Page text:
Splendor in the Grass tells the tale of Bud Stamper and Deanie Loomis, two teenagers in rural Kansas. He’s a rich boy who wants to shirk the family oil business in favor of becoming a farmer, and she’s the daughter of a humble shopkeeper. When the movie begins, it’s clear that Bud and Deanie are the most popular couple in school, and genuinely in love. However, soon teenage lust rears its ugly head, and Bud can’t reconcile his passionate yearnings with the “good girl” on his arm. There is a betrayal, and Deanie is driven mad with grief. The film is set against the background of the Roaring 20’s, and it’s fun to see Bud’s flapper sister come to town to shake up the family. Deanie’s clueless mother also deserves special mention, since her cure-all for mental illness seems to be a big plate of mystery meat and gravy.  As the Fresh Prince so wisely said, “Parents just don’t understand.”  The beautiful Natalie Wood does an amazing job of becoming unhinged, and it’s easy to see why Warren Beatty was a heartthrob in his day- Yowza! Sorry, but he puts pretty much any teen idol of recent years to shame.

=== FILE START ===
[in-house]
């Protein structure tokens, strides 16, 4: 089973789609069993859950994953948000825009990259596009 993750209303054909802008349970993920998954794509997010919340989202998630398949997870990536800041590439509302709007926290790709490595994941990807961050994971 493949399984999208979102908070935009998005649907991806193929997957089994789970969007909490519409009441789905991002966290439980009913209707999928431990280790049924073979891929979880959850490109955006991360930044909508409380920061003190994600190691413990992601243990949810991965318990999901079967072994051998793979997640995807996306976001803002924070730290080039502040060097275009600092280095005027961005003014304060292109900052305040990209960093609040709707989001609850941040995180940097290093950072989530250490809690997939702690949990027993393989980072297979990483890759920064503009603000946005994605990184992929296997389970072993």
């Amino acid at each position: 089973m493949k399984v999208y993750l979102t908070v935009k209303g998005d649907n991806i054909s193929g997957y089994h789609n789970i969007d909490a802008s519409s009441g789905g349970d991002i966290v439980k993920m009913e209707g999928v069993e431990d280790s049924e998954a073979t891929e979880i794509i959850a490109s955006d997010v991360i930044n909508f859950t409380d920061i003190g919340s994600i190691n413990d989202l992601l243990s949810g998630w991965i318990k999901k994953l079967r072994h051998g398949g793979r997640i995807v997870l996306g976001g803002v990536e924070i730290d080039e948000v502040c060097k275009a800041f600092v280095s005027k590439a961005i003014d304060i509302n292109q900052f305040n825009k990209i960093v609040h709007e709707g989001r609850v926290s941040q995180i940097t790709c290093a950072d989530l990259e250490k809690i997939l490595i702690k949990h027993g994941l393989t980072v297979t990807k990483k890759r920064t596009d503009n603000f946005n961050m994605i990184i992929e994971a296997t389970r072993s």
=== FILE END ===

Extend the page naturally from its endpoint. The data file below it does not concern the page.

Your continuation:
My drink this week is inspired by the Wordsworth poem that is recited during the film- “Though nothing can bring back the hour of splendor in the grass, glory in the flower, we will grieve not; rather find strength in what remains behind.”  This drink references floral notes and farm life in Kansas, and I’m using an exciting new beverage I found at my local store called Tekeen.  This is a pre-mixed alcoholic drink, but of course I like to fancy it up with a little St. Germain.  When watching Splendor in the Grass, I recommend drinking a glass of Mabel’s Merriment.

Mabel’s Merriment

1 1/2 oz Tekeen Cucumber Lime beverage